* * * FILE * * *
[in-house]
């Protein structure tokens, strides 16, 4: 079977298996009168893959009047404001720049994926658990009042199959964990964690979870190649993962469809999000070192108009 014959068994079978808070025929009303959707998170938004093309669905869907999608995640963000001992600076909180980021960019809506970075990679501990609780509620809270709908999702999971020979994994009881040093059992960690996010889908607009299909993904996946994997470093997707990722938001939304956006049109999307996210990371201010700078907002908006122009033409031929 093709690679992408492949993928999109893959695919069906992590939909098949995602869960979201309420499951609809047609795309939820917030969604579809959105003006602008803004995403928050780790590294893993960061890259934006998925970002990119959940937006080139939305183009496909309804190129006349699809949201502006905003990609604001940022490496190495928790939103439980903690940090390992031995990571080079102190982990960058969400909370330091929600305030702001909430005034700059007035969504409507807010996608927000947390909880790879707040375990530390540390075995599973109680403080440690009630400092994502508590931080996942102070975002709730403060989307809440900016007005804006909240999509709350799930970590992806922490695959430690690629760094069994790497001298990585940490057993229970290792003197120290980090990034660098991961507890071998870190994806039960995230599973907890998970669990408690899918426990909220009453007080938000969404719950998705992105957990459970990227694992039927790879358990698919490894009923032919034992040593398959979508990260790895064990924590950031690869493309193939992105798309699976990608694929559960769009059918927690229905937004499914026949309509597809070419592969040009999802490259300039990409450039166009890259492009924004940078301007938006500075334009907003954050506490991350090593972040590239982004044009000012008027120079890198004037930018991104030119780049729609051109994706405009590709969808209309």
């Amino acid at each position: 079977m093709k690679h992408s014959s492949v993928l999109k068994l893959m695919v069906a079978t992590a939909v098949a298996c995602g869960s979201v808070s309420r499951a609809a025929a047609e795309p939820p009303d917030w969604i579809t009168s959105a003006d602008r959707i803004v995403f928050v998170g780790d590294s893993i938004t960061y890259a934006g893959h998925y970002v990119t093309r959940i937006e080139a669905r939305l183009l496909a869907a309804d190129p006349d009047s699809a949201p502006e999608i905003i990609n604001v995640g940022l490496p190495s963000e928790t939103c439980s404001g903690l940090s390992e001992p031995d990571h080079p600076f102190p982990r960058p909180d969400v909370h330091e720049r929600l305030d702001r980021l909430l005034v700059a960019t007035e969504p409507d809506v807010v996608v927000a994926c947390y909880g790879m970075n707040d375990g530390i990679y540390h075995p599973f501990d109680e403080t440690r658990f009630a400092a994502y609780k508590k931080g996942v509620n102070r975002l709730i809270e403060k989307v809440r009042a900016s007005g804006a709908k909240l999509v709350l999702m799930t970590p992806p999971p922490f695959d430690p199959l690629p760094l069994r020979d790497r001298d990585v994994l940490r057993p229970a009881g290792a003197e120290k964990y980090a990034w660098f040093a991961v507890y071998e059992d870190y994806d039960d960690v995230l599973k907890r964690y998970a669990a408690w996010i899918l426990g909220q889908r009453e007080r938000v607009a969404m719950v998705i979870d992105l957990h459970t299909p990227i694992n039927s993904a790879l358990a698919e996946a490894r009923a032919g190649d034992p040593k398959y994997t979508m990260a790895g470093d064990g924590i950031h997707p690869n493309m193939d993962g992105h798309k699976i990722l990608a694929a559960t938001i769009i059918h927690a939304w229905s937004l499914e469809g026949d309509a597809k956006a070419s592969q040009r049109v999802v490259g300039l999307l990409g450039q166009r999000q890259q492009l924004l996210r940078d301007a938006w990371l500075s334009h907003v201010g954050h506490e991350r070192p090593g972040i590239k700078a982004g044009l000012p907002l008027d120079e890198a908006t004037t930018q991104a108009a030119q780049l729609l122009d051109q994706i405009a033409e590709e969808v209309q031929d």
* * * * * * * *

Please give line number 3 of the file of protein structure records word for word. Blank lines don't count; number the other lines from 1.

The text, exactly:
């Amino acid at each position: 079977m093709k690679h992408s014959s492949v993928l999109k068994l893959m695919v069906a079978t992590a939909v098949a298996c995602g869960s979201v808070s309420r499951a609809a025929a047609e795309p939820p009303d917030w969604i579809t009168s959105a003006d602008r959707i803004v995403f928050v998170g780790d590294s893993i938004t960061y890259a934006g893959h998925y970002v990119t093309r959940i937006e080139a669905r939305l183009l496909a869907a309804d190129p006349d009047s699809a949201p502006e999608i905003i990609n604001v995640g940022l490496p190495s963000e928790t939103c439980s404001g903690l940090s390992e001992p031995d990571h080079p600076f102190p982990r960058p909180d969400v909370h330091e720049r929600l305030d702001r980021l909430l005034v700059a960019t007035e969504p409507d809506v807010v996608v927000a994926c947390y909880g790879m970075n707040d375990g530390i990679y540390h075995p599973f501990d109680e403080t440690r658990f009630a400092a994502y609780k508590k931080g996942v509620n102070r975002l709730i809270e403060k989307v809440r009042a900016s007005g804006a709908k909240l999509v709350l999702m799930t970590p992806p999971p922490f695959d430690p199959l690629p760094l069994r020979d790497r001298d990585v994994l940490r057993p229970a009881g290792a003197e120290k964990y980090a990034w660098f040093a991961v507890y071998e059992d870190y994806d039960d960690v995230l599973k907890r964690y998970a669990a408690w996010i899918l426990g909220q889908r009453e007080r938000v607009a969404m719950v998705i979870d992105l957990h459970t299909p990227i694992n039927s993904a790879l358990a698919e996946a490894r009923a032919g190649d034992p040593k398959y994997t979508m990260a790895g470093d064990g924590i950031h997707p690869n493309m193939d993962g992105h798309k699976i990722l990608a694929a559960t938001i769009i059918h927690a939304w229905s937004l499914e469809g026949d309509a597809k956006a070419s592969q040009r049109v999802v490259g300039l999307l990409g450039q166009r999000q890259q492009l924004l996210r940078d301007a938006w990371l500075s334009h907003v201010g954050h506490e991350r070192p090593g972040i590239k700078a982004g044009l000012p907002l008027d120079e890198a908006t004037t930018q991104a108009a030119q780049l729609l122009d051109q994706i405009a033409e590709e969808v209309q031929d």